11 26 Siochi et al.: RO IT resource management 26 Ta b l e 1. Roles classified by tiers. Tier Staff Roles Medical Medical Initial system tests to verify system is safe and functioning according to Device Physicist (P) specifications. Periodic QA tests to verify system is still in specifications. Internal policies and procedures regarding system use. IT (S) Vendor (S) Power and environment for hardware. Network connectivity to meet requirements specified by vendor and to meet needs determined by medical physicist. System security in accordance with specifications provided by vendor and medical physicist. Patient data backup and archiving. Specifies system configuration; provides software and upgrades, provides technical support. Office IT (P) Power and environment for hardware. Software and support. Network connectivity to clinical needs. System security in accordance with hospital and / or clinic policies. Medical Physicist (S) Vendor (S) Provides IT with a list of system requirements to meet clinical needs. Provides initial system with configuration as specified by IT. Provides software, upgrades, and technical support as requested by IT. Multipurpose Medical See the description for the medical device tier. Physicist (P) IT (S) Vendor (S) In addition to the items described in the medical device tier: Additional software and support as required by medical physics. See the description for the medical device tier. P = Primary and S= Secondary responsibility. Ta b l e 2. Characteristics of the three IT system tiers. Category \ Tier Medical Device Office Multipurpose Patient Interaction Direct None Indirect Primary Responsibility Medical physicist IT Medical physicist Vendor Support Often Rare Often IT Support Must go through Per IT Policy As requested medical physicist by physicist Connectivity (clinic) Isolated from other network Limited to non-clinical Full traffic, high bandwidth tier systems Connectivity (outside) Virtually no direct internet access Full Full (exception: remote vendor support) A. Medical device tier Computer systems in this group are entirely clinical. They generally have specialized or limited functions. They have little (e.g. remote service) or no need for Internet connections outside the hospital system, and special attention must be given to security and access of such devices. They may have high bandwidth requirements within the clinic or the hospital. Because they directly affect patient care, these systems require the most oversight by medical physics. Their configuration and upgrades will be done primarily by the vendor or the medical physics staff, but may also require assistance from hospital or clinic IT (e.g. data backup and archiving, network connectivity).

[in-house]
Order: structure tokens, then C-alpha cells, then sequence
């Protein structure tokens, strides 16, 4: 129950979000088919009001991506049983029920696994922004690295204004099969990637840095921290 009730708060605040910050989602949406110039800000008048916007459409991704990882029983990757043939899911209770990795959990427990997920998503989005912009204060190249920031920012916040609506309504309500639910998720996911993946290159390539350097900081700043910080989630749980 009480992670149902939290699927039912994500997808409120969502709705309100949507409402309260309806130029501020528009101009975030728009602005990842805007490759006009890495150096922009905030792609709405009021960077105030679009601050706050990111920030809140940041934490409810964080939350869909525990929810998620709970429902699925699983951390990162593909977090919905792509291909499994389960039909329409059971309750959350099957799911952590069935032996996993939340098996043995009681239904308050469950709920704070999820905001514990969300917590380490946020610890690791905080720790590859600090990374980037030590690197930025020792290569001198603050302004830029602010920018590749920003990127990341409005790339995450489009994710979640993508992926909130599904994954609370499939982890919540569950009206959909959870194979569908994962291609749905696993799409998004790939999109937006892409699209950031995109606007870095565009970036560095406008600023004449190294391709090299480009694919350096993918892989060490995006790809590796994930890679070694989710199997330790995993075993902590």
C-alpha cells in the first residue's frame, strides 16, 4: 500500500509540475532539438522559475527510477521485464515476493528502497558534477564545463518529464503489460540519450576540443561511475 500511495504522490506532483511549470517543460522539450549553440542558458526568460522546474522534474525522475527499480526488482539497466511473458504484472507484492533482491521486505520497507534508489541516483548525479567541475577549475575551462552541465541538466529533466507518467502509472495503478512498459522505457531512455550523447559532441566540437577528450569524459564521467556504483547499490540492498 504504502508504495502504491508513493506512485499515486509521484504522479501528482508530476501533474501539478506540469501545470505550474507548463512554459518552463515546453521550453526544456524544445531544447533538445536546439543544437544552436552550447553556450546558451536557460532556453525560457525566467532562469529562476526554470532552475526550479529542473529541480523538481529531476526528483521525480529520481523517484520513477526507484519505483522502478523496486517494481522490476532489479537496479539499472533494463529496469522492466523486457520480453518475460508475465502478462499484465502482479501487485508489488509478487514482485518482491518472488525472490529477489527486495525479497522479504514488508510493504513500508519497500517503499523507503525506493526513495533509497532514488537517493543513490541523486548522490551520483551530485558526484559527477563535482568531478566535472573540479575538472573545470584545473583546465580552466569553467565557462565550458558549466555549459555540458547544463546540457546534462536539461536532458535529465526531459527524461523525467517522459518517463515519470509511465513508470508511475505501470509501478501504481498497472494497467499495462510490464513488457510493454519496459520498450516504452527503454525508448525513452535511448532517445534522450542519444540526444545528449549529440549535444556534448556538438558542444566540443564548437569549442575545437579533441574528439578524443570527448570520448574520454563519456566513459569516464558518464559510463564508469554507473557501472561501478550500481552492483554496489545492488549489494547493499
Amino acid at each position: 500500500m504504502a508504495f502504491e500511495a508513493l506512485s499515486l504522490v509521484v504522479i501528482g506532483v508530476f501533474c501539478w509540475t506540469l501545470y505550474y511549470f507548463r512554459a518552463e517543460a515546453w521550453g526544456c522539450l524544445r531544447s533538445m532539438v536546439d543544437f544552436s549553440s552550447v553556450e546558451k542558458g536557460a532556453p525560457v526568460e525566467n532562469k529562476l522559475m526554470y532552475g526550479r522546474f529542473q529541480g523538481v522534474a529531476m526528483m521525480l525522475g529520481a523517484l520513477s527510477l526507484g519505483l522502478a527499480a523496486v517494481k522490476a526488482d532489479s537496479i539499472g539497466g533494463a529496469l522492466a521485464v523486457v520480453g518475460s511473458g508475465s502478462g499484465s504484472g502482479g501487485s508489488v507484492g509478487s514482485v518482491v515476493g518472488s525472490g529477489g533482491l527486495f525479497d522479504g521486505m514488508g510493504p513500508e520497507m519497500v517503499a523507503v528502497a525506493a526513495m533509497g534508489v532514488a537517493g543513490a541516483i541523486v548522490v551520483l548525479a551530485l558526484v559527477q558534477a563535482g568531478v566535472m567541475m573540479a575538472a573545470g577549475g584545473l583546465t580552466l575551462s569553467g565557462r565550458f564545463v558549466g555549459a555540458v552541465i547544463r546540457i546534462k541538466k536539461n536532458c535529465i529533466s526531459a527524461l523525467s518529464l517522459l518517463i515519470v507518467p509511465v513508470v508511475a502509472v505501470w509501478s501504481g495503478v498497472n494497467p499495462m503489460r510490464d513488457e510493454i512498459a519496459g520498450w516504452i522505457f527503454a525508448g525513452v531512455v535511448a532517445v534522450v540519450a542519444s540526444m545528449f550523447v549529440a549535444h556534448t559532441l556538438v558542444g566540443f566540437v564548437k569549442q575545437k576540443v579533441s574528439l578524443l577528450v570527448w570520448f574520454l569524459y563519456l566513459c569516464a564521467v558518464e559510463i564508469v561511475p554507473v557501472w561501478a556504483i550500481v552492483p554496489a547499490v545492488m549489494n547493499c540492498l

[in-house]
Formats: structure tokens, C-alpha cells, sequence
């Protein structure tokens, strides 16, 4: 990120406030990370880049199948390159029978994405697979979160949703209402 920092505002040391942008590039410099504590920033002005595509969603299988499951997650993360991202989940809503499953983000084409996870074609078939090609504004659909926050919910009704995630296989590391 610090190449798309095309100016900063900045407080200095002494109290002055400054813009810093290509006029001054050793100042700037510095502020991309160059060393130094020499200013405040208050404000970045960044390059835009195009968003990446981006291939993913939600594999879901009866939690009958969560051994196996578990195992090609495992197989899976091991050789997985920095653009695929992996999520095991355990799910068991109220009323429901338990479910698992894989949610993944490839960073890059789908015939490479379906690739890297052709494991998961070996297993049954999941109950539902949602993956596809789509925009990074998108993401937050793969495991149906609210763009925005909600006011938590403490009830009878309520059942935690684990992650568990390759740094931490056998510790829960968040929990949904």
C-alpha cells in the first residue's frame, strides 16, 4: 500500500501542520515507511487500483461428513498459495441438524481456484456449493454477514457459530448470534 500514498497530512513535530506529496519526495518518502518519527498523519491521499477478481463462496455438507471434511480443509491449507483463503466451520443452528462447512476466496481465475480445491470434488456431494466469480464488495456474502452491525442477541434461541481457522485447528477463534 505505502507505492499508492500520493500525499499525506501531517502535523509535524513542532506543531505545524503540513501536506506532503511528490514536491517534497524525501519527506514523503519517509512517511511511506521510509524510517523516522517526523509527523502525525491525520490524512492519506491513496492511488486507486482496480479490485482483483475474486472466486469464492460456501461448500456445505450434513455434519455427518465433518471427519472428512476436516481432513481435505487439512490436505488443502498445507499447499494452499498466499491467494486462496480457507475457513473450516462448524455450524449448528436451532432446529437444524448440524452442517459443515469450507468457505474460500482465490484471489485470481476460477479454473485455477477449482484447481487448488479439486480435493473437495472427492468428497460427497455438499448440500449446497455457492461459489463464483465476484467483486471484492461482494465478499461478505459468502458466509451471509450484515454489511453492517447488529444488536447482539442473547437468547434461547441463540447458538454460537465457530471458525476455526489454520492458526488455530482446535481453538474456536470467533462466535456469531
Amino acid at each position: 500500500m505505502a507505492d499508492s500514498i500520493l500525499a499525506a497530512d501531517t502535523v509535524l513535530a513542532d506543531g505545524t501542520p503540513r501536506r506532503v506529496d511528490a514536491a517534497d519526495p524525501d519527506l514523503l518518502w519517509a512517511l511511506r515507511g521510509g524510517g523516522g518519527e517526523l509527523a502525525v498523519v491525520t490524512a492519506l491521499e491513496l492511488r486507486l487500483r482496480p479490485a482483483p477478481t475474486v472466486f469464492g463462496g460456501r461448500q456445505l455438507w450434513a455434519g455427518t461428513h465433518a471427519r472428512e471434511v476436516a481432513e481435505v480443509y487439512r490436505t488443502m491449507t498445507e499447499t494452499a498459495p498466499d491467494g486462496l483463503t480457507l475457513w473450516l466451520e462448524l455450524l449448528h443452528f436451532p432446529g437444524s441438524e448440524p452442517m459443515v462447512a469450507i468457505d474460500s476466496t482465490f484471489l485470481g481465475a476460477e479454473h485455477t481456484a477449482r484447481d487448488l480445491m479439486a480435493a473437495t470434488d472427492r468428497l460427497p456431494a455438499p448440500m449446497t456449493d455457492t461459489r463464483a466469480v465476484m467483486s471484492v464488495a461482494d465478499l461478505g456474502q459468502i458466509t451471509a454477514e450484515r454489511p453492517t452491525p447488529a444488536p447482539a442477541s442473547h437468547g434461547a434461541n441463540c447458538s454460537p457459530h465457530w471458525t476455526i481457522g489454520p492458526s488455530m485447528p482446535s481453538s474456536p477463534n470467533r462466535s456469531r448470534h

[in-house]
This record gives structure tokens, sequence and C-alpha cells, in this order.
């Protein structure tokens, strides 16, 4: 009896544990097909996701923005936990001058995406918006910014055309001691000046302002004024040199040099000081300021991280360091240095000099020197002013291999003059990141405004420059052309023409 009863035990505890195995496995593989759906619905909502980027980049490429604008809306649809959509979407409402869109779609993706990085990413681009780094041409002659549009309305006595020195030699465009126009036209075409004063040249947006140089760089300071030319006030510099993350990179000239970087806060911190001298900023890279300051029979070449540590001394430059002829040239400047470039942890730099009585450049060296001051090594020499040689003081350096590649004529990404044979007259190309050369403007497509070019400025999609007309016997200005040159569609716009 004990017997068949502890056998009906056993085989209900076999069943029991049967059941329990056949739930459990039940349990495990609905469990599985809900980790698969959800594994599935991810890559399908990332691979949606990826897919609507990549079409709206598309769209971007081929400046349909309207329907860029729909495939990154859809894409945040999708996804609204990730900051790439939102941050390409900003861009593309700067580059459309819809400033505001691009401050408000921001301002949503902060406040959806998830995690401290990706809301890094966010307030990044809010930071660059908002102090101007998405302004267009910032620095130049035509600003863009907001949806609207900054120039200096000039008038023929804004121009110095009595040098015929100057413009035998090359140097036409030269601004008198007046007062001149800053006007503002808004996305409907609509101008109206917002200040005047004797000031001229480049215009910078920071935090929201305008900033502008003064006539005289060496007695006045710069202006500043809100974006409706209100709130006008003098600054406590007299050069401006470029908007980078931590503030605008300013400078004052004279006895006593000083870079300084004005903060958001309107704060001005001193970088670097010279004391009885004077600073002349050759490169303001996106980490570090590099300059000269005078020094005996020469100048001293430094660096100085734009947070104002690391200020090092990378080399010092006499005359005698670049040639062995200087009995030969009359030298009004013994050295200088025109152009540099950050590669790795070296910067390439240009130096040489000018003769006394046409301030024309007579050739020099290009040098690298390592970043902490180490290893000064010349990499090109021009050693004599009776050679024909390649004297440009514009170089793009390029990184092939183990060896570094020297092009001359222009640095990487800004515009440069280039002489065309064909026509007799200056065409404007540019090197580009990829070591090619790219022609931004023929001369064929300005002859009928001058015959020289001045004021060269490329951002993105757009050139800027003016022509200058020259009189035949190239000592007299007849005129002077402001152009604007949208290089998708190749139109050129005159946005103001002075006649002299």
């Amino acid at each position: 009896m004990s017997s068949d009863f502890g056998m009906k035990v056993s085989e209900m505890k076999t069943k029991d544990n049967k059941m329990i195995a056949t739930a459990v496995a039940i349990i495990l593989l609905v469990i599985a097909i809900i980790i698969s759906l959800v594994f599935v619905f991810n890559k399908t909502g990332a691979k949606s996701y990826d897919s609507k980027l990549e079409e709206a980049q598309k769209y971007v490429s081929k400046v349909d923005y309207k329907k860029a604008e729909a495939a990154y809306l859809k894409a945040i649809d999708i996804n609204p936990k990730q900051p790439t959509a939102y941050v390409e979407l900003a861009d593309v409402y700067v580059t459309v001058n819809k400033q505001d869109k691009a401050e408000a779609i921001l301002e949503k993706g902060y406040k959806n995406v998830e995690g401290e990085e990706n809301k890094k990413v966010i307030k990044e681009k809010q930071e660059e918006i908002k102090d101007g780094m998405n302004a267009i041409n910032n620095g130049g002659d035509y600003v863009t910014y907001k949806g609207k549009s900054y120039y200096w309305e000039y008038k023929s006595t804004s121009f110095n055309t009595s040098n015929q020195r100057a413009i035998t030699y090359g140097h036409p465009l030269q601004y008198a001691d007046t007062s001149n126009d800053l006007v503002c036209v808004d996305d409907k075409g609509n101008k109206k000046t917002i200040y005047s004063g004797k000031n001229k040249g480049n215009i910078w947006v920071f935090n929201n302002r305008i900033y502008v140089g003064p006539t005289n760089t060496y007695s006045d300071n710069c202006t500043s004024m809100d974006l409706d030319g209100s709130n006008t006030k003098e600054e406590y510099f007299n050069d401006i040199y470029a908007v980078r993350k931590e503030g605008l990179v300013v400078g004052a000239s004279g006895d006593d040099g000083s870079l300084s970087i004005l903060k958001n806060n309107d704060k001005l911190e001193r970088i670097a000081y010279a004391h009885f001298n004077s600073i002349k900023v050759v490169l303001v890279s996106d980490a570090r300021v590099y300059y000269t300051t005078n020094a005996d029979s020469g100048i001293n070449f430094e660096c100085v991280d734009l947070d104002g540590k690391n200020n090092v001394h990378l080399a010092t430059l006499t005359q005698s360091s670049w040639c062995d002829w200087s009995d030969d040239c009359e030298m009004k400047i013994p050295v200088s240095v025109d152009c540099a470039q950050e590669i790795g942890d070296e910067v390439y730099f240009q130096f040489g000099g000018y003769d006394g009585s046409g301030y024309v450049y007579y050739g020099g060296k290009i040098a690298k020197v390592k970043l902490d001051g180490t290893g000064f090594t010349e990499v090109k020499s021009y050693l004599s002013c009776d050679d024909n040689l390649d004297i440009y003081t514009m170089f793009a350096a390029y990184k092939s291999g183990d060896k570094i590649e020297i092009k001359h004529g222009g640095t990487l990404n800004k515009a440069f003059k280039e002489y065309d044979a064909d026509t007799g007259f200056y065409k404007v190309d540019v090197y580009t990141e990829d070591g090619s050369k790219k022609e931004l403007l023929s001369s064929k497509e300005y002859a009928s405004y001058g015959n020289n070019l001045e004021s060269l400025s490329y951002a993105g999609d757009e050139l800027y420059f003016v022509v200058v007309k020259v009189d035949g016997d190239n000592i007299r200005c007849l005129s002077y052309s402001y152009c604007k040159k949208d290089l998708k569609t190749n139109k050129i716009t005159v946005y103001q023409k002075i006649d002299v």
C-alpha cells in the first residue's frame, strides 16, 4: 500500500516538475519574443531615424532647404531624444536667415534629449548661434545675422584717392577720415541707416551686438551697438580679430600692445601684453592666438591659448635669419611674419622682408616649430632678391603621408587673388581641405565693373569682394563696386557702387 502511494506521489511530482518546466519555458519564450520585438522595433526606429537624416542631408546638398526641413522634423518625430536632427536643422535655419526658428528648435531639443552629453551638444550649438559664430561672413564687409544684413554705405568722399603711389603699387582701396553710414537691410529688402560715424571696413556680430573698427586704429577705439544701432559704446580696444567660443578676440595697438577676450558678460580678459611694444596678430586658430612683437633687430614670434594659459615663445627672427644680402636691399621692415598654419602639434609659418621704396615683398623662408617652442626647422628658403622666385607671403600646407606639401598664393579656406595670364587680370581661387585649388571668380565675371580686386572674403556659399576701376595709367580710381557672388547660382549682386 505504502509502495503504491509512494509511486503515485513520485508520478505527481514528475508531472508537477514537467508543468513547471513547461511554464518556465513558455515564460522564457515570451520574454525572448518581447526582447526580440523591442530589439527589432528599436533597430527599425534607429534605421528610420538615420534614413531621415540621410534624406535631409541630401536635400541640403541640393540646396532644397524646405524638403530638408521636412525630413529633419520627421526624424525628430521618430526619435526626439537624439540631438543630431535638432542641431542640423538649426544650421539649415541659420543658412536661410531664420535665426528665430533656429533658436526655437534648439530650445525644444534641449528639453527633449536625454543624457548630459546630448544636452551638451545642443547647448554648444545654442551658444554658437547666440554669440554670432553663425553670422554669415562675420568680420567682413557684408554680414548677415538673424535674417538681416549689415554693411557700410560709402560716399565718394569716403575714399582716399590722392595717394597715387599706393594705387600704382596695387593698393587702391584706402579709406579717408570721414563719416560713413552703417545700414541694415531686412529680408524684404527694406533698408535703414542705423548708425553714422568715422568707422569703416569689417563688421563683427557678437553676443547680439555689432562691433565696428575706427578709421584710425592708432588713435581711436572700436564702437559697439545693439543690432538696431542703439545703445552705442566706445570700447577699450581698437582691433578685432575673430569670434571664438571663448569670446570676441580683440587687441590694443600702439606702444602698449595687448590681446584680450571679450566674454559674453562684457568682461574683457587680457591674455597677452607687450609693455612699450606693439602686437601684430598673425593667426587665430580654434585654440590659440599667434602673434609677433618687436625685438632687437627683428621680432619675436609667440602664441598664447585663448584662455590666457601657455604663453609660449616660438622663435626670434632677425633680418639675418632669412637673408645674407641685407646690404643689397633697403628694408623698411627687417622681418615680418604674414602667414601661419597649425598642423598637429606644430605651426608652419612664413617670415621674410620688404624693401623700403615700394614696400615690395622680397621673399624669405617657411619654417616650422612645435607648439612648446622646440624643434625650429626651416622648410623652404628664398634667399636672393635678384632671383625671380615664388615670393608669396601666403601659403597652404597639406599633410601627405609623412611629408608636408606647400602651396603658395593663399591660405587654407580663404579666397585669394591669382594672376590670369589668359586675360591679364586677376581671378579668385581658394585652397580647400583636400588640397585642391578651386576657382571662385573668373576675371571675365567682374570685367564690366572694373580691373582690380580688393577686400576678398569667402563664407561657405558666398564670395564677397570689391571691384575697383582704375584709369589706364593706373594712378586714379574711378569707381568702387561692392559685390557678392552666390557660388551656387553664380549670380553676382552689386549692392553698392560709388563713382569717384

12 27 Siochi et al.: RO IT resource management 27 Examples of computers in this tier include: linear accelerator control computers ( console ), MLC control computers, portal imaging computers, CT simulator computer systems, and TPSs. In the past, these computers were often not Windows-based and sometimes had no network connectivity. As standalone proprietary systems, they were primarily controlled by medical physicists, with little or no IT support (for data backup, for example). Today, however, all computers are likely to be networked and can be Windows-based PC platforms, too. Because such systems are quite similar to office desktop computers, the delineation of support roles can be misunderstood. Medical physicists must work with IT to identify the computers in this class and establish specific rules governing responsibility for these systems. B. Office tier At the other end of the spectrum are common desktop computers, typically deployed by IT. These are multifunction computers that usually have little clinical function. In particular, they have no direct impact on patient care. They may include software for accessing clinical systems (e.g. patient scheduling, billing, electronic chart review), but they are not specialized for those tasks. Examples of computers in this tier are the desktop computers of most personnel in RO. These computers will have relatively unlimited access to the Internet. These systems have considerable demand for network bandwidth, in part because there are more of them than those found in any of the other tiers, and they may also be transferring significant amounts of data over the Internet. However, most of the network traffic from the computers in this tier is not critical to real-time patient treatment activities, and therefore should be routed so it does not interfere with network traffic among the medical device tier computers. Computers in the office tier should be the primary responsibility of IT, with support coming from medical physics for issues with clinical clients (e.g. R&V software client). C. Multi-purpose tier Computers in this tier are intermediate between the completely clinical systems and generic office systems, and operate in a grey area of multipurpose use. These computers, while not entirely clinical, need access and connectivity to clinical systems. However, they may also need many of the functions (Internet connectivity, spreadsheet software, etc.) of the non-clinical desktop computers. Medical physicists will need to work most closely with IT to manage these systems. Computers in this class include not only the physicist s office desktop system but also computers that control film and chamber dosimetry systems. A water phantom scanning system controls the water phantom and acquires beam data. It needs connectivity to the clinical systems, for example, to transfer commissioning data to the TPS. However, it may also require generic functions and connectivity outside the clinic. It might need to have office spreadsheet software for analysis of beam data, or it may need to be able to generate figures from that data and electronically exchange information with journals or outside collaborators. Similarly a medical physicist s desktop computer generally needs Internet connectivity for and similar communications operations, but may also need access to TPSs to do further analysis on clinical data. Because of the dual nature of such computers, IT must work closely with the medical physicists to ensure that these systems can meet all of their needs. D. Interaction between tiers The medical physicist needs to be aware that various methods for handling network traffic can produce undesirable interactions among the tiers. For example, in a connection to a remote site, the RO clinic will be allocated some portion of the bandwidth that is shared among all of the site s clinics with the hospital. If IT is not heedful of real-time connection needs for treatment and IGRT, poor choices in allocation may allow heavy usage in other tiers to degrade the performance in the medical device tier. Similarly, changes in switch and router configurations